Good afternoon. Bea, thank you for that introduction and for your outstanding leadership on this issue.
It is my pleasure to welcome each of you to today’s event to commemorate Sexual Assault Awareness Month. Let me thank the staff of the Office on Violence Against Women (OVW) for their hard work to plan this event and for the work they do everyday to ensure we continue to highlight the issue of sexual violence.
I'm honored to share the stage with Bea Hanson and the OVW Associate Director, Michelle Brickley, as well as our guest speakers, Indira Henard from the DC Rape Crisis Center and M.E. Hart from the Hart Learning Group. Indira and M.E., we appreciate your being here and for all you are doing to give survivors a voice and for raising awareness about sexual assault.
This month is an invitation. It’s an invitation for us to stand together and confront the enormity of sexual violence; to re-dedicate ourselves to bringing justice to victims and their families; to break the silence and to redouble our efforts to hold perpetrators of sexual assault accountable.
And it’s important for us to accept that invitation, because sexual assault is a complex crime, one that affects every sector of our society. It respects no boundaries of gender, geography, race, ethnicity, class or sexual orientation. It affects each of us – victims and non-victims alike – and it’s up to all of us to take affirmative steps to end it.
Here at the Justice Department, we are fortunate to be led by an Attorney General who, from Day One, has been committed to taking those steps, to prioritizing sexual violence and to raising public awareness about the issue.
Since 2009, OVW has awarded a record number of grants – totaling more than $1.5 billion – to states, territories, local and tribal governments, and nonprofit organizations that seek to launch, sustain, and strengthen activities related to combating violence against women.
Because we know that sexual assault patients living in rural areas have limited access to trained medical service providers, the Office of Justice Programs, Office for Victims of Crime is supporting an innovative pilot project that will provide live access to Sexual Assault Nurse Examiners, Sexual Assault Forensic Examiners, or other expert medical examinations through a national telemedicine center, giving both help and hope to rural victims of sexual violence.
And three months ago, this Department took the important – and long-overdue – step to amend the Uniform Crime Report’s definition of rape. I don’t have to tell you how significant this action was. By revising the definition used by the FBI to collect information from local law enforcement about reported rapes, we will receive more complete data about – and therefore a clearer picture of – sexual assault, and that will enable us to more effectively combat and prevent these devastating crimes.
So there’s no question that we’ve made important progress. But as we come together to commemorate Sexual Assault Awareness Month nearly two decades after the Violence Against Women Act (VAWA) was first passed, we know that our task is not finished. We know that today, as the Vice President often says, 1 is still 2 many. And we’re reminded, as Congress moves to consider reauthorization of VAWA, that we have much work left to do.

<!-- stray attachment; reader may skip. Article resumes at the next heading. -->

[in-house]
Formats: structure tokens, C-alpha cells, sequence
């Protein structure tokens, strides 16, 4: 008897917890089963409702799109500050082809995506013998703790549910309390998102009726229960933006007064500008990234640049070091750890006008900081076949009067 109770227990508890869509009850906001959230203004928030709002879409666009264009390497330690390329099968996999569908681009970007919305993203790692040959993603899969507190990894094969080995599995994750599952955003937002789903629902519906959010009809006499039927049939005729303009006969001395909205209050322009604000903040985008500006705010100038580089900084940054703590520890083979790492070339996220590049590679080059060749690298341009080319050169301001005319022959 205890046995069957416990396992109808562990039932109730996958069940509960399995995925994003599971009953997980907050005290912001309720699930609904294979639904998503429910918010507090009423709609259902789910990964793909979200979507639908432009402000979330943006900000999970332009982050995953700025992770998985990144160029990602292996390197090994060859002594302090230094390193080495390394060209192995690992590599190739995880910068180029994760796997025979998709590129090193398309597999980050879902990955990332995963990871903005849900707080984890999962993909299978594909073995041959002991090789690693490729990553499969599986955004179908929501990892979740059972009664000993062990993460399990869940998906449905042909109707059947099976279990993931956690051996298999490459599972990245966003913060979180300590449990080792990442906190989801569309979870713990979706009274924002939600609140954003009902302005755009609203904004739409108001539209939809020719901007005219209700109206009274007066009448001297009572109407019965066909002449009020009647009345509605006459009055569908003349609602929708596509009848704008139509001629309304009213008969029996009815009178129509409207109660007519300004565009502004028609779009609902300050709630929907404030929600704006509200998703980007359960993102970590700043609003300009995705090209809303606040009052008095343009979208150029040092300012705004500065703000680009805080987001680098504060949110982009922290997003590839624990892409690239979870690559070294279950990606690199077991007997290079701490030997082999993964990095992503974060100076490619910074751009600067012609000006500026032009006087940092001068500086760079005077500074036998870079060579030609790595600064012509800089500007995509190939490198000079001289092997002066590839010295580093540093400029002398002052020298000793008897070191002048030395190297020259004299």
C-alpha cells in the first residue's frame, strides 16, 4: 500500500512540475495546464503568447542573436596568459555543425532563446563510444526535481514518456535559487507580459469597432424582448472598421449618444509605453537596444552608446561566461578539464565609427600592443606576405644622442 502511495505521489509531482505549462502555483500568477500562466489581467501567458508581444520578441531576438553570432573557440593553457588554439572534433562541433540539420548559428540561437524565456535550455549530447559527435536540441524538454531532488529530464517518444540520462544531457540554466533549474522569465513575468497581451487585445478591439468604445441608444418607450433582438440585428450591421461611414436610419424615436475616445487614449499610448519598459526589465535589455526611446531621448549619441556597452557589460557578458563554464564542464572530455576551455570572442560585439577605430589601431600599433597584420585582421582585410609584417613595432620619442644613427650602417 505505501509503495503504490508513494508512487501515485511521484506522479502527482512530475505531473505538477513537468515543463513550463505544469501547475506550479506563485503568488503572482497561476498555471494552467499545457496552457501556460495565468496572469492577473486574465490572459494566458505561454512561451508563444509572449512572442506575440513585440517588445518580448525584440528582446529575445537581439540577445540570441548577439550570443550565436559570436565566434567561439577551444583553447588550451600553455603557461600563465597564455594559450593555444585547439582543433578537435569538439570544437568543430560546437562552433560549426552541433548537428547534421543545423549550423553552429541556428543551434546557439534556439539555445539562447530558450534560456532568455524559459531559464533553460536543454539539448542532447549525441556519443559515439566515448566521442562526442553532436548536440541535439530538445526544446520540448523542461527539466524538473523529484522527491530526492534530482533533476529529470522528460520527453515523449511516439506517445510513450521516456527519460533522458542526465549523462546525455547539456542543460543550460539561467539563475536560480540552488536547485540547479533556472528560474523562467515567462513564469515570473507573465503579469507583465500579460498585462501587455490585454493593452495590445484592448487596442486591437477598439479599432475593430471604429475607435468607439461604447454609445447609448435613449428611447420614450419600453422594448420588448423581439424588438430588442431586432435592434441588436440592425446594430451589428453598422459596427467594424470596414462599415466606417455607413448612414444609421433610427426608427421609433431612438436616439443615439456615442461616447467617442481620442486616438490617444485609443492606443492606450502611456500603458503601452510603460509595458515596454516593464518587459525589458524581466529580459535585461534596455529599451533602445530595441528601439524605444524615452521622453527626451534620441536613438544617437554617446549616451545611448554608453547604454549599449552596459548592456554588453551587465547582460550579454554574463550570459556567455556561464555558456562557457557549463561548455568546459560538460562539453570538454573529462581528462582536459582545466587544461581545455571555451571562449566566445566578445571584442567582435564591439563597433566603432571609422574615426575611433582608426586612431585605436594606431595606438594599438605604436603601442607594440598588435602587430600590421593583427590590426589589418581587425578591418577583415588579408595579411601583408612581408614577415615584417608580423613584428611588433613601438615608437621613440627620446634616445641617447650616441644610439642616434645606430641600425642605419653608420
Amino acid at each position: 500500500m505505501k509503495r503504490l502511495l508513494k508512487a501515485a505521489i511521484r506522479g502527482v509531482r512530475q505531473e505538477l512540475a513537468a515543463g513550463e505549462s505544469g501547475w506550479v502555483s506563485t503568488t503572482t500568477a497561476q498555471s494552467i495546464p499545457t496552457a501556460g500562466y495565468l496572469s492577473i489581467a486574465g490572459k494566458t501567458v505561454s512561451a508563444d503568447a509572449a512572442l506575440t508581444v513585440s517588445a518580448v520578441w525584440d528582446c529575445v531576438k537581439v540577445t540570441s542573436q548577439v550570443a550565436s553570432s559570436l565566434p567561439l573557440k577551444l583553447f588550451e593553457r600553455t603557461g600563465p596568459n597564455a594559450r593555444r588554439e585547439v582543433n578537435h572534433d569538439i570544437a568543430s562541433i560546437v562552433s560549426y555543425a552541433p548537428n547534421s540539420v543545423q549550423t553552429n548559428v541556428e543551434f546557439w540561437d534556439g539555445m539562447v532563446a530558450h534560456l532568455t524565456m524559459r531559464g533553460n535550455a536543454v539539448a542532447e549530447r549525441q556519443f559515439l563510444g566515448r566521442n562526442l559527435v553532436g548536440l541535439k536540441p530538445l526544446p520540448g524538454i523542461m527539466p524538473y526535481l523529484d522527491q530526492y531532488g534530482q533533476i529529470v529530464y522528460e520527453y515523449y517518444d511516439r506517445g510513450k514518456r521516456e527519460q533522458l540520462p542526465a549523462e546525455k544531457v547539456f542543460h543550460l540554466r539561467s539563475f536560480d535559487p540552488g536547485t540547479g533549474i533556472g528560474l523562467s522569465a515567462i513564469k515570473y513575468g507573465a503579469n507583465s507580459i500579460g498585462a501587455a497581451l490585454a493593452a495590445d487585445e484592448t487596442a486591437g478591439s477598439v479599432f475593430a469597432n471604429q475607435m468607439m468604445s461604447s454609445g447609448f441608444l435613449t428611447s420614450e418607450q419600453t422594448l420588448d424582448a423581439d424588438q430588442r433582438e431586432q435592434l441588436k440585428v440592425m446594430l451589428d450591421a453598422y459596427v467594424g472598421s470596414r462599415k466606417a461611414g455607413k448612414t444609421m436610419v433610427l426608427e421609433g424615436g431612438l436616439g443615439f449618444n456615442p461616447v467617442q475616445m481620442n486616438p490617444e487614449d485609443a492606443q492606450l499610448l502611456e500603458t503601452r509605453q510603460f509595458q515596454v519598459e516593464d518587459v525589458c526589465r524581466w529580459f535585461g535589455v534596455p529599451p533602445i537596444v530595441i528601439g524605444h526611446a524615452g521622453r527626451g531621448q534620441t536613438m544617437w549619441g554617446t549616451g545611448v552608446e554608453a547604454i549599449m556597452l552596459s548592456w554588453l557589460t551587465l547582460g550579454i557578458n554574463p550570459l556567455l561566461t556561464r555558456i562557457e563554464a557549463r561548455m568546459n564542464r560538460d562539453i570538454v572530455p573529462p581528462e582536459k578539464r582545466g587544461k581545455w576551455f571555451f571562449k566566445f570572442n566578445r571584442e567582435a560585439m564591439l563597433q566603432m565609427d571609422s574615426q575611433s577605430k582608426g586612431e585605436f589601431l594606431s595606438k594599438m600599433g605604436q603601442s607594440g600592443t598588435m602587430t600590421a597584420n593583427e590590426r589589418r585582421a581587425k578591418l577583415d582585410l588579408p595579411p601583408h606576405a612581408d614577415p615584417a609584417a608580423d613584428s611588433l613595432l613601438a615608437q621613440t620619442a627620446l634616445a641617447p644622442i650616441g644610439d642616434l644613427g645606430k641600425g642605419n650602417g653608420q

We’re reminded that young women still face the highest risk of dating violence and sexual assault; that of the more than one million women who suffer rape each year, one in four will be victimized while they’re in college; that over 500,000 women will be raped by an intimate partner, not a stranger; that Native American women face higher rates of sexual assault than almost any other demographic group – something the current proposed VAWA reauthorization seeks to address.
We are reminded, as Bea noted, that sexual violence claims both women and men, and that nearly 30 percent of male rape victims suffered victimization when they were 10 years old or younger.
And we’re reminded that African American women – the focus of today’s program – are particularly vulnerable. One in five will experience rape at some point in her life. And for every black woman who reports a rape, there are 15 more who suffer in silence; who go without services; who forego reporting to law enforcement, perhaps out of fear they won’t be believed, they won’t find help, or that the criminal justice system will fail to hold their perpetrators accountable.
And I have to tell you: As a father to a smart and talented daughter; as the older brother to two magnificent sisters and brother-in-law to a third; as an uncle; as a son; as a husband; as one whose life is enriched daily by a constellation of amazing African American women and girls, this issue isn't just some abstract policy debate to me; it’s personal.
And I know it's the same for you – it’s personal. That's why you're here. Because this issue isn’t about someone else. It’s about our mothers and our sisters; our wives and our daughters; our partners and our friends. It's about our community and our relationships. It's about us – each one of us.
And I want to thank all of you for coming together to help us embrace that reality. So my thanks to all of you for being here today and for your continuing commitment to this cause.